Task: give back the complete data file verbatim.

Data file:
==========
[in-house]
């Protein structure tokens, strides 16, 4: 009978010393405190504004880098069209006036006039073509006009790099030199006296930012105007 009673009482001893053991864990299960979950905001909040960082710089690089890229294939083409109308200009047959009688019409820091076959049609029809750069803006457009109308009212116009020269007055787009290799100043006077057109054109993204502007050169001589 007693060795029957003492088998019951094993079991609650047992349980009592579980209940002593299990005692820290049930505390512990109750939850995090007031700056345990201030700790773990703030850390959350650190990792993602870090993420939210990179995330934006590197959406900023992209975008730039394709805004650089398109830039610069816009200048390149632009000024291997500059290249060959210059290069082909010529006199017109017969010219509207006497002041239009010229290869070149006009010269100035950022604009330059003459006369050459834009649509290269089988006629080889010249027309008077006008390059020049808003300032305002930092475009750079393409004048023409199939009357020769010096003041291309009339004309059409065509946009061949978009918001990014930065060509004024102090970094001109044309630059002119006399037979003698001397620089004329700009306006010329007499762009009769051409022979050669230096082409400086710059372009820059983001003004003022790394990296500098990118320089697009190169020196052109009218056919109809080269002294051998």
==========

[in-house]
């Protein structure tokens, strides 16, 4: 009978010393405190504004880098069209006036006039073509006009790099030199006296930012105007 009673009482001893053991864990299960979950905001909040960082710089690089890229294939083409109308200009047959009688019409820091076959049609029809750069803006457009109308009212116009020269007055787009290799100043006077057109054109993204502007050169001589 007693060795029957003492088998019951094993079991609650047992349980009592579980209940002593299990005692820290049930505390512990109750939850995090007031700056345990201030700790773990703030850390959350650190990792993602870090993420939210990179995330934006590197959406900023992209975008730039394709805004650089398109830039610069816009200048390149632009000024291997500059290249060959210059290069082909010529006199017109017969010219509207006497002041239009010229290869070149006009010269100035950022604009330059003459006369050459834009649509290269089988006629080889010249027309008077006008390059020049808003300032305002930092475009750079393409004048023409199939009357020769010096003041291309009339004309059409065509946009061949978009918001990014930065060509004024102090970094001109044309630059002119006399037979003698001397620089004329700009306006010329007499762009009769051409022979050669230096082409400086710059372009820059983001003004003022790394990296500098990118320089697009190169020196052109009218056919109809080269002294051998």